Auckland Hospital has devised a 91-point checklist for Ebola safety.
As the disease continues to threaten to spread from West Africa, where it is estimated to have killed nearly 5000 people, New Zealand's health authorities are taking the threat of an outbreak here seriously.
The 91-point checklist for health workers has precise instructions on how and when to put on gloves, when to clean hands and at what stage to don hoods and safety goggles.
The protective outfit consists of socks, shoe covers, a chemical protection suit, a mask, eye glasses, a full face shield and a box of gloves.
Unlike the equipment used by most healthcare workers in West Africa, everything except rubber clogs is disposable, removing the risk associated with cleaning.
Three people are involved with the process: a healthcare worker who will enter the isolation area, an assistant who helps to put on and take off the outfit, and a team leader who reads through the checklist to ensure nothing has been left out.
The assistant must also wear a protective outfit in case the healthcare worker's suit becomes contaminated.
The process begins with the team leader asking whether anyone wants to go to the toilet - it could be a long time until they get to use it again. The exhaustive process then continues. "Perform hand hygiene. Put socks on and tuck scrubs into socks. Put on shoe covers. Bring ties to the front and tie with a loose bow. DO NOT double knot." And so on.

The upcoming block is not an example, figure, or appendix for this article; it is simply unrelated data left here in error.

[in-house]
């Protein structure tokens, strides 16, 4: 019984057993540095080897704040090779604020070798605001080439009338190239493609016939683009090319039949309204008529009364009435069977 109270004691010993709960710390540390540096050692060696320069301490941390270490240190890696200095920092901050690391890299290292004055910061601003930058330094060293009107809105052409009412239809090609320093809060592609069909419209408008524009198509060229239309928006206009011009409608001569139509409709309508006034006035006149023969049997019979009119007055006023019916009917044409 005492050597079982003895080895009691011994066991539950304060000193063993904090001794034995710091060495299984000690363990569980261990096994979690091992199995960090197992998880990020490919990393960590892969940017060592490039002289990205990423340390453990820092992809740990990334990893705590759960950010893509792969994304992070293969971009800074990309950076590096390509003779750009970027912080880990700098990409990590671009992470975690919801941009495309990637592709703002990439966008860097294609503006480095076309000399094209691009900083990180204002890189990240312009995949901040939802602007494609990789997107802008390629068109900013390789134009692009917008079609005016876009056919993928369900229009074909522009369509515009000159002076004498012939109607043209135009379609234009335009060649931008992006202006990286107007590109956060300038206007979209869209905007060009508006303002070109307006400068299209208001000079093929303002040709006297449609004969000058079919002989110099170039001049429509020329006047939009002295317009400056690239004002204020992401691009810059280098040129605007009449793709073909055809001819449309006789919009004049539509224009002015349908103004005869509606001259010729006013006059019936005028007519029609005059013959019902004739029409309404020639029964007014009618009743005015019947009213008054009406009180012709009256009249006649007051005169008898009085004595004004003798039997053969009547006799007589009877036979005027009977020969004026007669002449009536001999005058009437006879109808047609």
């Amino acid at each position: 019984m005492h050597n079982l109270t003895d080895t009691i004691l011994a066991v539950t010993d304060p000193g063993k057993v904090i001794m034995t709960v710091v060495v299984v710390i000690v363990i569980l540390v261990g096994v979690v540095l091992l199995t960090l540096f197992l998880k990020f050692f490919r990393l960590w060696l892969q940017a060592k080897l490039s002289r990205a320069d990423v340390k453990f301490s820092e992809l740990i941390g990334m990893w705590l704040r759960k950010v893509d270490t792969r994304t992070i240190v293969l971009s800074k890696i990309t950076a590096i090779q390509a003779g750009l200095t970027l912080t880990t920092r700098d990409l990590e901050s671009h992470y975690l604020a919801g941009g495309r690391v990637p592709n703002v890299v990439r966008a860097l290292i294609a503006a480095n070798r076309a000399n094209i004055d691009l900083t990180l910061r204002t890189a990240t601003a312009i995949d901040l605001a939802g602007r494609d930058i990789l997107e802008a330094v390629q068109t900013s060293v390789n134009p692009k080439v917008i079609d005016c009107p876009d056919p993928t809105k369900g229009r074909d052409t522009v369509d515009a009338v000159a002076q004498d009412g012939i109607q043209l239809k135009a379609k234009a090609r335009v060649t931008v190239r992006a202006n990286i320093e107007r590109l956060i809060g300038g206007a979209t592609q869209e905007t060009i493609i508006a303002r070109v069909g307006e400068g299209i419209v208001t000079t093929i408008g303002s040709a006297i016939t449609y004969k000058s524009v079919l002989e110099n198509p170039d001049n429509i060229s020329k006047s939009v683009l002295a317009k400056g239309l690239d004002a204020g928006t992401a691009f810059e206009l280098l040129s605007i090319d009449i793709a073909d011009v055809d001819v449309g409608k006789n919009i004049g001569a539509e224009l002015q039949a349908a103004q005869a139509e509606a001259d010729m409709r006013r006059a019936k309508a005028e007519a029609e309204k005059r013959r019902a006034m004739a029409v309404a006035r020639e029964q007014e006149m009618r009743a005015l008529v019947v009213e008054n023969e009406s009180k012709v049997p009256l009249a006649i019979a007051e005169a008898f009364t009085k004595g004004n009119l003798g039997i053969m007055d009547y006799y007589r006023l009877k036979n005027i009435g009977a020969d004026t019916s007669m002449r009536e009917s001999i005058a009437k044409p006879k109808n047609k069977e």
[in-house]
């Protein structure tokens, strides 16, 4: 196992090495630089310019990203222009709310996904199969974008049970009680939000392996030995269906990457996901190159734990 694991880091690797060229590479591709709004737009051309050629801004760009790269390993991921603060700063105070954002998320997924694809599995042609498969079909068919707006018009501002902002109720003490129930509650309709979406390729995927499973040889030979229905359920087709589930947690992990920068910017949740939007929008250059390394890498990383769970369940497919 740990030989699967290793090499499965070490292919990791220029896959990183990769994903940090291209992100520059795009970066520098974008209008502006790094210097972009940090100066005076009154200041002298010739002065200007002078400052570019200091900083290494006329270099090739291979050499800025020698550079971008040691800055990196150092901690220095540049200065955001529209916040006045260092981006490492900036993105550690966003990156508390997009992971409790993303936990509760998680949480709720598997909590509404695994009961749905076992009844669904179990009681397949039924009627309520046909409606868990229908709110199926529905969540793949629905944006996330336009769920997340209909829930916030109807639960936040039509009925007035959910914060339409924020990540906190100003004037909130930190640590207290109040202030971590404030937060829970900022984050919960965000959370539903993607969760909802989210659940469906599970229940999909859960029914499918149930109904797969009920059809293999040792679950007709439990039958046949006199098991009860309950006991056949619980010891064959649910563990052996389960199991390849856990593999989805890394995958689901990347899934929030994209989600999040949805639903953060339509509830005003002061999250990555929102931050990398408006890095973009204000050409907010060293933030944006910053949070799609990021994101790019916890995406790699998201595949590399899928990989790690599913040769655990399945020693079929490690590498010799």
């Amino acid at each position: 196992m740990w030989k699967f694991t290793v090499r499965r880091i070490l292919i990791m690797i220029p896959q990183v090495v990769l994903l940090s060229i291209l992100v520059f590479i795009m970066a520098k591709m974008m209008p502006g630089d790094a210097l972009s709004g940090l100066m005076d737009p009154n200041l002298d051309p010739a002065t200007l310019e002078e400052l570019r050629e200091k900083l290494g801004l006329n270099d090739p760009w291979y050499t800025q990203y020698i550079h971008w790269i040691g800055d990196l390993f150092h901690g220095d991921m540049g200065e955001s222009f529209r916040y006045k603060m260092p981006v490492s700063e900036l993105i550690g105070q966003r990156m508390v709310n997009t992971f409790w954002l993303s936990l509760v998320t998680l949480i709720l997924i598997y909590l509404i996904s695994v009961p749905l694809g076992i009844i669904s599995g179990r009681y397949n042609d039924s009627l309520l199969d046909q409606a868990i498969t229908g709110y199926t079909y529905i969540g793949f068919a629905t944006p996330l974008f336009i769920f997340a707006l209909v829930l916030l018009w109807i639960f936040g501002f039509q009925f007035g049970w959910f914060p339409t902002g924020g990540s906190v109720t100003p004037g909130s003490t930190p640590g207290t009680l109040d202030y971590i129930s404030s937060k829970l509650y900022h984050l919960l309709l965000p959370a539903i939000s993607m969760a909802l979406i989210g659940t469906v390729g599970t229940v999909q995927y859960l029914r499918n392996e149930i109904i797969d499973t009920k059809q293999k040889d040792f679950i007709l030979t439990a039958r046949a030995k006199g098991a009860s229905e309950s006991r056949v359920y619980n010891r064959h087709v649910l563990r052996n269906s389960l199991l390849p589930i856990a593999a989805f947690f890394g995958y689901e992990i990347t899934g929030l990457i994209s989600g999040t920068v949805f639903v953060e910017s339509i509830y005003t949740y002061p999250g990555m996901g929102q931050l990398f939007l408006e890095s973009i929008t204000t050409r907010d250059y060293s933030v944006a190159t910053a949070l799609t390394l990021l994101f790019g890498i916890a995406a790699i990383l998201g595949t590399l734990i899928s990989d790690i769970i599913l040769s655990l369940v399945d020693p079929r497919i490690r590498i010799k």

Once the process has been completed and the assistant has also put on his or her protective gear, the risky business of taking off the outfit commences.
"That's when the gear will have become potentially contaminated and it could be any part of the outside so that's why we need another person," Auckland District Health Board intensive care specialist Dr Colin McArthur said.
"We have concluded it's not possible to take it off yourself without potentially contaminating yourself and that's where we suspect many of the healthcare workers overseas have got into trouble."
The cost of one set of personal protective equipment was $21.56, he said. However, a new set was required each time someone entered the room so it was expected the daily cost per patient would be between $250 and $350 to cover the different staff involved and the need for breaks and staff changes.
Auckland Hospital's infection control staff aim to train about 80 doctors and nurses in the process as well as a further 30 to 40 trainers.
McArthur said even if it was never used for Ebola patients, it could prove invaluable in treating patients with other infectious diseases.
Since August 10 about 60 people entering New Zealand have been screened for the virus.